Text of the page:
Paying constant attention to your BlackBerry could actually make you less productive, according to an occupational psychologist.
And recruitment agencies should offer their staff training in the best use of BlackBerrys and other mobile devices, adds the psychologist, Amir Khaki.
Khaki has conducted research into patterns of BlackBerry use which showed that those who did not use the device as frequently suffered less stress.
He told Recruiter that recruitment firms would benefit from giving their staff training on such devices. He said: “Even just short one-hour sessions would go a long way to stopping low levels of productivity and high levels of stress, because one of the main causes of stress is not knowing how to use the thing.”
Khaki added that using the technology in a “pervasive” way – which has given rise to the so-called ‘CrackBerry’ moniker - did not necessarily have the positive connotations many thought.
“People think that using them all the time is a sign of devotion to their work but at the same time, if you are using it when you are with your family, for example, other people may look upon it as a bit sad.
“Self-perception can be positive but outside perception can be negative.”
Khaki counselled recruiters to use their BlackBerrys at certain times and to deal with emails in “batches”, rather than responding to each one as it arrives, and only turning the device on at certain times during the day.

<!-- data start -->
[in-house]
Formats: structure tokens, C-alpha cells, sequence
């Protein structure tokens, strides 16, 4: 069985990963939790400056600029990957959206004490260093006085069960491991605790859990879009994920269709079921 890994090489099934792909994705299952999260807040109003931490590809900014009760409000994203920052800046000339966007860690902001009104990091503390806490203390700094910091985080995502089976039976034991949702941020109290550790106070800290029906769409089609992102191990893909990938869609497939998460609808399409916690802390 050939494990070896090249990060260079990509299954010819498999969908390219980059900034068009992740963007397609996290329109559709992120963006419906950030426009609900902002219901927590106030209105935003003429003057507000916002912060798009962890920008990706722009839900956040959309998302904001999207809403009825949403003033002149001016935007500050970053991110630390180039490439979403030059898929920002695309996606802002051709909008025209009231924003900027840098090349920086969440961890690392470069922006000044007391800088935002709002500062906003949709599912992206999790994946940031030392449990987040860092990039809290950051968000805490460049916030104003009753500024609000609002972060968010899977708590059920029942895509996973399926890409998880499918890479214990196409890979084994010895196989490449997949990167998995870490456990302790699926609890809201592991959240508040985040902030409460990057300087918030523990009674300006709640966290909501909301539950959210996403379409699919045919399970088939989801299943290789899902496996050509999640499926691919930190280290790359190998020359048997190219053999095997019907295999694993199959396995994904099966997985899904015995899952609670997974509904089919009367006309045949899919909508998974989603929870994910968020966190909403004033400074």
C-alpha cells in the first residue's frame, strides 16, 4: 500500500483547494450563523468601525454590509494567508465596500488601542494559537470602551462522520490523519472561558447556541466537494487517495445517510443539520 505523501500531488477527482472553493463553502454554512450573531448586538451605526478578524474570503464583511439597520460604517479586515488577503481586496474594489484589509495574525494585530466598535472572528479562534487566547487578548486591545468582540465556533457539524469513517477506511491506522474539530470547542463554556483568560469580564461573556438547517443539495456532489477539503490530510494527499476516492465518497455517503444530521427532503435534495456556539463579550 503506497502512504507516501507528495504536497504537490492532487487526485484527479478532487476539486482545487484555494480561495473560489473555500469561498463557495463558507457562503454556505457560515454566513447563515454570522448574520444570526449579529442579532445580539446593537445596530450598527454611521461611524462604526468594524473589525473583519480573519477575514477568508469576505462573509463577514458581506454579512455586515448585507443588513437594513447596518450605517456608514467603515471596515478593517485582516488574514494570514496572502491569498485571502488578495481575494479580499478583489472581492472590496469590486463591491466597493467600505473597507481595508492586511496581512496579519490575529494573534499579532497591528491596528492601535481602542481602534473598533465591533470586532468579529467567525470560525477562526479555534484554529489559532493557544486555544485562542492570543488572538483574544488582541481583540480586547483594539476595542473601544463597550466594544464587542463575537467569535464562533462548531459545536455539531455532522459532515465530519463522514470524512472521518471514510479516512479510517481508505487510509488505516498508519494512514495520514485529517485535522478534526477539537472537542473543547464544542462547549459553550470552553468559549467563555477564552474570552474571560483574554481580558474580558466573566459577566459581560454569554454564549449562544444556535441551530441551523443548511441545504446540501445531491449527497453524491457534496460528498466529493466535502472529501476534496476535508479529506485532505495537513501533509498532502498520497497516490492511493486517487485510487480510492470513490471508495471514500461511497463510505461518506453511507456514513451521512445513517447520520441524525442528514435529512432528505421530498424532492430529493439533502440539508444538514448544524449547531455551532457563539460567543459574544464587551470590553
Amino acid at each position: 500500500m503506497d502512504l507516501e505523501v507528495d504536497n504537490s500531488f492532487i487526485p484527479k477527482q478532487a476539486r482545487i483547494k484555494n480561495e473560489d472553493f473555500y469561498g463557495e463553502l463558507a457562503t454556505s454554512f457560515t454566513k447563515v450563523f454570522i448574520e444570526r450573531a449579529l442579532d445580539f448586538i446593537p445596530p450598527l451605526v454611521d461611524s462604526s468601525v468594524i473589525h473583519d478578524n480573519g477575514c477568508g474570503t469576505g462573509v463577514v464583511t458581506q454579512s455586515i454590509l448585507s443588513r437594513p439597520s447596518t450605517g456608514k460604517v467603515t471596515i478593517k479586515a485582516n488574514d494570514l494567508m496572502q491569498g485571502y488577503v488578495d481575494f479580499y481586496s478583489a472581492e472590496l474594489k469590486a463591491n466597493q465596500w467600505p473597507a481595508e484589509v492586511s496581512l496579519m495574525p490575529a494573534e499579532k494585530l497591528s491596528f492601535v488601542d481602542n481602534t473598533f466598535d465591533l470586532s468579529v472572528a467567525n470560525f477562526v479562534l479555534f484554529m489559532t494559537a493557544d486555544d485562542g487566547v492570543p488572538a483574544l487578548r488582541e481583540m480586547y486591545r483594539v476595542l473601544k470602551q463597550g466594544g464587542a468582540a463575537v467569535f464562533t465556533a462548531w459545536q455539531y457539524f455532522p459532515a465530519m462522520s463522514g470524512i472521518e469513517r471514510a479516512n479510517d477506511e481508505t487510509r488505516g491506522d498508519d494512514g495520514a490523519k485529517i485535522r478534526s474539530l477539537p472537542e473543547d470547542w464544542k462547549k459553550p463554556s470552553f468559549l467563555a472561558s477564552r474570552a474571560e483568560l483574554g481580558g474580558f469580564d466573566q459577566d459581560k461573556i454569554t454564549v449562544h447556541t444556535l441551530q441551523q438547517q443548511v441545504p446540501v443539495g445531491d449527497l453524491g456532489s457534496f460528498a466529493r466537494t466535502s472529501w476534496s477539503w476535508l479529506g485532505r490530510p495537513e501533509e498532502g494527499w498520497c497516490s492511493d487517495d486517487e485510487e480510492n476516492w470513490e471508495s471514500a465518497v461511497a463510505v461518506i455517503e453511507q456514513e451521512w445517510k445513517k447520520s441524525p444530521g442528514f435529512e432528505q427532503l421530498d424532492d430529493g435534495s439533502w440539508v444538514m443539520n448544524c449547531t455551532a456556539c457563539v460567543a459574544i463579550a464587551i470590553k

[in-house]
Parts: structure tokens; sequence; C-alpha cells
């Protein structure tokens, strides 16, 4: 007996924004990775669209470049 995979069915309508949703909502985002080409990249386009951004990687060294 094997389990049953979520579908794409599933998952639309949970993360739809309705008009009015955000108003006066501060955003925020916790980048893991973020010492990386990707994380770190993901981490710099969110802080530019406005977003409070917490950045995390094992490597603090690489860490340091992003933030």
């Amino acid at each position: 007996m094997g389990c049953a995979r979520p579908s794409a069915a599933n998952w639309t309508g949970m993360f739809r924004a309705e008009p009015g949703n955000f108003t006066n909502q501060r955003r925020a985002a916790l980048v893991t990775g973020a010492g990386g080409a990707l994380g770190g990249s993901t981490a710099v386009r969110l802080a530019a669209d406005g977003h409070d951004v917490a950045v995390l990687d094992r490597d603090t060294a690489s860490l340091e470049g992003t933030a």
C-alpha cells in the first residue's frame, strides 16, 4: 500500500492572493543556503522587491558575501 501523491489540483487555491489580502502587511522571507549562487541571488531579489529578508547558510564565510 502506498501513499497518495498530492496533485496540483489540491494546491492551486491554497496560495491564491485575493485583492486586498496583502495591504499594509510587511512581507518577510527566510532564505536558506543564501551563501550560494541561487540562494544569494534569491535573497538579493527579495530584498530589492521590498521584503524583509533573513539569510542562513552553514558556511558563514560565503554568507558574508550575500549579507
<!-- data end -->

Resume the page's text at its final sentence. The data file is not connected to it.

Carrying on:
He also warned against so-called ‘BlackBerry thumb’ – repetitive strain injury to the digit caused by using the gadget too much.
Khaki’s research, produced in conjunction with the University of East London, took two groups of associates at law firms and monitored their BlackBerry use over three months, before analysing both quantitative and qualitative data.
He found that those paying constant attention to BlackBerrys were the least productive, and cited an example of one subject who was asked to complete a spreadsheet, a task which should have taken 20 minutes.
Due to his need to check his BlackBerry, the task took him more than an hour. “I agree that BlackBerrys are an essential tool but people should know how to use them and use them at appropriate times,” said Khaki.